Got a great blk Friday deal and kept it to the last day waiting for them to fix things. Apparently their claim that the remote app fi provided full 3rd gen capacity didn't include listening to music. I could no longer bring up my iTunes library in the remote app and tell it to play anything. Gone was the Computer menu to show the library. Sure I could bring up the music app and airlay to it but whats the point? then my music is interrupted if any other app is used and plays a video or ad.

As the autor says almost any other video app is on my TiVo or bluray so why bother. ill keep my cheap 3rd gen and play my music.
just hope they don't break hmesharing again like a previous update did.

and cmon, no timer to tell it to stop playing? As in a real sleep timer, not a suspend timer like they have.

Philt56's picture

To clarify my comment. One of the nicest things was to browse my iTunes library on my PC with the remote app on my PC. That went away with the gen 4. No way to see my music with the remote app like on the gen 3. I don't want to turn on my tv just to play music. And the GUI on the app is much faster for browsing.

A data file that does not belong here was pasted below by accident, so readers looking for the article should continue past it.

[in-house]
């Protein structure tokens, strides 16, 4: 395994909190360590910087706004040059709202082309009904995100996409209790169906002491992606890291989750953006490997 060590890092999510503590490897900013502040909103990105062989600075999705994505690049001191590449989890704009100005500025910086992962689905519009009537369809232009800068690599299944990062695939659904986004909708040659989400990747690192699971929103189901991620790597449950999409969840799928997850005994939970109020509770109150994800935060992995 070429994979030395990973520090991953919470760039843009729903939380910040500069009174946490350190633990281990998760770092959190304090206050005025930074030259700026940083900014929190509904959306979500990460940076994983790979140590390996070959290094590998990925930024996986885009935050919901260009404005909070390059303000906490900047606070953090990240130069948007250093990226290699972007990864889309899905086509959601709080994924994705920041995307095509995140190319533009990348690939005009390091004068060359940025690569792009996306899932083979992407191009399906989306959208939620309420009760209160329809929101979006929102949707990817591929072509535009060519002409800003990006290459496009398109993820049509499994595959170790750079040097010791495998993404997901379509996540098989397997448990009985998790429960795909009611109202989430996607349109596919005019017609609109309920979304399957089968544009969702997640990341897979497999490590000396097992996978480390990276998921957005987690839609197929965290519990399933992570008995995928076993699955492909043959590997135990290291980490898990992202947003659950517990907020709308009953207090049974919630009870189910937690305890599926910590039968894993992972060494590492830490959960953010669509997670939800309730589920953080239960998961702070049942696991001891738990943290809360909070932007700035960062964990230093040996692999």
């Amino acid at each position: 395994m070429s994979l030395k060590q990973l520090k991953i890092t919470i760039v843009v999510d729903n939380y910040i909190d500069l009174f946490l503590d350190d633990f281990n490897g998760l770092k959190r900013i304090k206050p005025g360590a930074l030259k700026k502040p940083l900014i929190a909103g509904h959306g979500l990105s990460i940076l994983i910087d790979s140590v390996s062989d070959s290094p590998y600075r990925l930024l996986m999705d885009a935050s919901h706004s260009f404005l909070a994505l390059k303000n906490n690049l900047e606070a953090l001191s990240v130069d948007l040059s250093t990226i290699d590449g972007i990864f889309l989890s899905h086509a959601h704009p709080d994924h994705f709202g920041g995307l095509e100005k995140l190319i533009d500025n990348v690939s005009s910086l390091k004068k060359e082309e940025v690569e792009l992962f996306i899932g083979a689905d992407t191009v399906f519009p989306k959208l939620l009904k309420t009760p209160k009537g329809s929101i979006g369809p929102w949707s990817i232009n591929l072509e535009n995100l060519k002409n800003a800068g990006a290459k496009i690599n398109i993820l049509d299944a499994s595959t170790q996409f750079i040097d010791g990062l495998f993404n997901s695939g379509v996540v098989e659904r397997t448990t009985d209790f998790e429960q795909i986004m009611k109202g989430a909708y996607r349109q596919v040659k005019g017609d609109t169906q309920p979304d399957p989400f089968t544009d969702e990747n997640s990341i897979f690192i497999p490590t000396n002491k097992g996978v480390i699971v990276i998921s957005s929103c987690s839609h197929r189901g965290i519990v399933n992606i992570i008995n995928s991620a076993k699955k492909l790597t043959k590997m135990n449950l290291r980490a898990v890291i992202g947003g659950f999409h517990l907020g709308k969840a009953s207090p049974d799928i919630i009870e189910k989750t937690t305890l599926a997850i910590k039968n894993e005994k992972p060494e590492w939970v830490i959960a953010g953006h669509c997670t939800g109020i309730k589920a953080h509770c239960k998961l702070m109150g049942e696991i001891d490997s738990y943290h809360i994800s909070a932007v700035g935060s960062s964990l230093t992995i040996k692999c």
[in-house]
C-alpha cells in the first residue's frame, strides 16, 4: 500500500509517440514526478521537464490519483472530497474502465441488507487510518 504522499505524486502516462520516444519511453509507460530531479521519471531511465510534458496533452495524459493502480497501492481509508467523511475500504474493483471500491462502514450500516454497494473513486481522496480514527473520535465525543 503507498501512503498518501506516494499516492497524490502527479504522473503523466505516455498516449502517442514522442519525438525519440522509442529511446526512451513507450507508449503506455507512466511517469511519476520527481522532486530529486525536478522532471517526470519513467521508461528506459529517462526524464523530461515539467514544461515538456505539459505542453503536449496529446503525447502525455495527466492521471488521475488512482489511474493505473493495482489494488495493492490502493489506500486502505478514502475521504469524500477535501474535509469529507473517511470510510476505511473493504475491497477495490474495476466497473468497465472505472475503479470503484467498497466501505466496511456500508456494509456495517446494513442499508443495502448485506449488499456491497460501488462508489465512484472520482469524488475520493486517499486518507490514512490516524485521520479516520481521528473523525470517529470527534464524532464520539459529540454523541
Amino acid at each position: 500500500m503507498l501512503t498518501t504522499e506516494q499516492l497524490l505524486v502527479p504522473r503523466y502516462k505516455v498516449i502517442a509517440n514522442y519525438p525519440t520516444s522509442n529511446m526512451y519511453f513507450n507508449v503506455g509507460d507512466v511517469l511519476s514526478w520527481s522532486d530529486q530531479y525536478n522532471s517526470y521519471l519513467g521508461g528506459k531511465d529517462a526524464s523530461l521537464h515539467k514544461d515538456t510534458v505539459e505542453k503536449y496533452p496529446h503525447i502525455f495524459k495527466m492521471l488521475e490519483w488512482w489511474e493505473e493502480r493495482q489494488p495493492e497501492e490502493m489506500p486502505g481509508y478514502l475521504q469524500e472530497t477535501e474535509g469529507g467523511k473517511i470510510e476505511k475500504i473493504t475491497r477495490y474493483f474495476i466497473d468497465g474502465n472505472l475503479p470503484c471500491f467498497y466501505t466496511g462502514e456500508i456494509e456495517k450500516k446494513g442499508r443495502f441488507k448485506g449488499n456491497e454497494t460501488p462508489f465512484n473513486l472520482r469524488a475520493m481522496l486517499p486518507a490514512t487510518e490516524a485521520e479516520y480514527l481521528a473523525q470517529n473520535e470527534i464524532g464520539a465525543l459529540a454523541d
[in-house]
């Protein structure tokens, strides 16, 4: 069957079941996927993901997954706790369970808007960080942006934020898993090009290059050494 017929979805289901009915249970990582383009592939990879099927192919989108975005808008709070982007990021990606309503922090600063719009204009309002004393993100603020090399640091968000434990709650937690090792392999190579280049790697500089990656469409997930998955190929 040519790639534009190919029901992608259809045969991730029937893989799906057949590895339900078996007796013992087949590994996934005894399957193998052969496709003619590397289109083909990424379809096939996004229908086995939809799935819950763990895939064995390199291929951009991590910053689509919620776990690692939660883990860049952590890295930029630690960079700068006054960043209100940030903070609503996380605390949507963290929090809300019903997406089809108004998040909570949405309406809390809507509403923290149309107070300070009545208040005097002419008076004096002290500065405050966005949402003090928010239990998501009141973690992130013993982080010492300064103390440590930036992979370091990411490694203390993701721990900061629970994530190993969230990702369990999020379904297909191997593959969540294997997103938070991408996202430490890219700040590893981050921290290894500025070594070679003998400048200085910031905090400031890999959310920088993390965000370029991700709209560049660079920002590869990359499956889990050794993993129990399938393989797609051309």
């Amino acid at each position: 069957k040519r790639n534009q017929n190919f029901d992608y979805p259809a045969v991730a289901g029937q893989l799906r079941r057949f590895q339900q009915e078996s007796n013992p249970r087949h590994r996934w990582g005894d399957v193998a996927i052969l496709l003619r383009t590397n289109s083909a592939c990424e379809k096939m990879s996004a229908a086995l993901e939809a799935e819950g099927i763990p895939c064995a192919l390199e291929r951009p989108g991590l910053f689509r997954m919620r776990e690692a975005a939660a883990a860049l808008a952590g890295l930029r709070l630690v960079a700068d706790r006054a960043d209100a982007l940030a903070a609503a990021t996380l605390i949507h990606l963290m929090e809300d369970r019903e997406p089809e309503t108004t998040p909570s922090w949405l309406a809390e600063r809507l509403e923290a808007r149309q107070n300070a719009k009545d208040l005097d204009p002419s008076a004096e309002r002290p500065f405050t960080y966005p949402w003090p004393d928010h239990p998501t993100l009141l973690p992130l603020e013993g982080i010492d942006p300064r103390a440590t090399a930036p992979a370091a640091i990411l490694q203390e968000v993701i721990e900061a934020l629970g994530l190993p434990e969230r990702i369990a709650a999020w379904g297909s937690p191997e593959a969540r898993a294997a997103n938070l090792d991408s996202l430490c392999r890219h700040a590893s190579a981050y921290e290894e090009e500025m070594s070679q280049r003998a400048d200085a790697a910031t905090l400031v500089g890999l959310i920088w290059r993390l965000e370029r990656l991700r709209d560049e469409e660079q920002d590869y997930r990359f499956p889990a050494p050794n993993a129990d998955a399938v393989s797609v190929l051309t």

Warrior24_7's picture

"Another thing, the Gen 4 will not recognize a standard Apple Bluetooth keyboard which I find an amazingly stupid oversight"

I never tried to use a keyboard with the device, because I don't need to. But there is a video (right here on this little 'ol website) of a guy doing just that.

Apple has added support for the Apple Remote app, with tvOS 9.2 bringing support for dictation and Bluetooth keyboards.

http://www.soundandvision.com/content/apple-adding-voice-control-apple-t...

mtymous1's picture

Apple zombies waited roughly 3 years and *STILL* didn’t get 4K, hi-res audio support, DLNA support, a gigabit port, nor true live TV (among other desired features). Sounds like all they got was just more “crApple.”

For about the same cost of the more expensive model, I would opt for an Intel NUC.

Also, if you know what you're doing, you can get a Raspberry Pi to give you a helluva lot more features for a fraction of the cost.

Warrior24_7's picture

Did someone try and hide this little ole aticle?

Mono's picture

When it comes to Apple all you need to do is look at there insane markups. Do a search online for BOM's Apple products. There phones range from 75-80%. How the hell is that good for the consumer? Sure it's good for the shareholders but that's it. Changing power adapters on a regular basis. Again, it's great for the shareholders. They love to exploit their loyal customers. Apple can do no wrong in their eyes.